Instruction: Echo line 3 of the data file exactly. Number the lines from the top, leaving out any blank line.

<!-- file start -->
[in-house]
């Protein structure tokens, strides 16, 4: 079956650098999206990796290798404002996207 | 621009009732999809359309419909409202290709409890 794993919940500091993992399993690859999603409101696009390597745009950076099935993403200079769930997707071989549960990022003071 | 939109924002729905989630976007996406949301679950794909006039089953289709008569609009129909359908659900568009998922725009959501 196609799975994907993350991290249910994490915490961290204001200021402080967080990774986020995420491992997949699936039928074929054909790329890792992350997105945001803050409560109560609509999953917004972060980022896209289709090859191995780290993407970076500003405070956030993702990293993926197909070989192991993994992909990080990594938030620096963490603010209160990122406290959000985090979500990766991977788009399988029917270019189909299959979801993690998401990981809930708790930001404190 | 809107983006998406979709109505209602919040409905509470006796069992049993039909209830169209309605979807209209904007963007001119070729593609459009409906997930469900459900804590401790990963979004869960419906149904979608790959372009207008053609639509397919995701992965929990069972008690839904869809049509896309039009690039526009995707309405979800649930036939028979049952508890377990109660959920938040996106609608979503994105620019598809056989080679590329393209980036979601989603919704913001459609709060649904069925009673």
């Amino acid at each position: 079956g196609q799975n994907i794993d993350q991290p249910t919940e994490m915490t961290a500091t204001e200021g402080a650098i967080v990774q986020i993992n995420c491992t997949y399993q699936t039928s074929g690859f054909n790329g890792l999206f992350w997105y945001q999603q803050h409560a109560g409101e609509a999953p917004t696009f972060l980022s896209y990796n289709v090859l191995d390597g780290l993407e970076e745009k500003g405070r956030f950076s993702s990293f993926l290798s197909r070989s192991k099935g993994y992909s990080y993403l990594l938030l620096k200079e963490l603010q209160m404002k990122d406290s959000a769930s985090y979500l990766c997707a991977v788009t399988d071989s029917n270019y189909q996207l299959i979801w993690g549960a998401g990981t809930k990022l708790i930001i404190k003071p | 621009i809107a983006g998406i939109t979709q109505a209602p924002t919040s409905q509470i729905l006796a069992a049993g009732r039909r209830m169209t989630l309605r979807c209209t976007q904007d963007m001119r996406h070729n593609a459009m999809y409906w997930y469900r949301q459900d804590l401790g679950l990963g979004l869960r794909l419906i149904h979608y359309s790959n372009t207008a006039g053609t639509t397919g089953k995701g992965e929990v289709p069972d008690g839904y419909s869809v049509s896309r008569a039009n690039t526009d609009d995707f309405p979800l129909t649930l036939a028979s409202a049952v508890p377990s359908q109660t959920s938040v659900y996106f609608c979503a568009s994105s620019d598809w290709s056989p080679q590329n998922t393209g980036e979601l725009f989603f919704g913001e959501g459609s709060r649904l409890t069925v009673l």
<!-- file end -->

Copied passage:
């Amino acid at each position: 079956g196609q799975n994907i794993d993350q991290p249910t919940e994490m915490t961290a500091t204001e200021g402080a650098i967080v990774q986020i993992n995420c491992t997949y399993q699936t039928s074929g690859f054909n790329g890792l999206f992350w997105y945001q999603q803050h409560a109560g409101e609509a999953p917004t696009f972060l980022s896209y990796n289709v090859l191995d390597g780290l993407e970076e745009k500003g405070r956030f950076s993702s990293f993926l290798s197909r070989s192991k099935g993994y992909s990080y993403l990594l938030l620096k200079e963490l603010q209160m404002k990122d406290s959000a769930s985090y979500l990766c997707a991977v788009t399988d071989s029917n270019y189909q996207l299959i979801w993690g549960a998401g990981t809930k990022l708790i930001i404190k003071p | 621009i809107a983006g998406i939109t979709q109505a209602p924002t919040s409905q509470i729905l006796a069992a049993g009732r039909r209830m169209t989630l309605r979807c209209t976007q904007d963007m001119r996406h070729n593609a459009m999809y409906w997930y469900r949301q459900d804590l401790g679950l990963g979004l869960r794909l419906i149904h979608y359309s790959n372009t207008a006039g053609t639509t397919g089953k995701g992965e929990v289709p069972d008690g839904y419909s869809v049509s896309r008569a039009n690039t526009d609009d995707f309405p979800l129909t649930l036939a028979s409202a049952v508890p377990s359908q109660t959920s938040v659900y996106f609608c979503a568009s994105s620019d598809w290709s056989p080679q590329n998922t393209g980036e979601l725009f989603f919704g913001e959501g459609s709060r649904l409890t069925v009673l």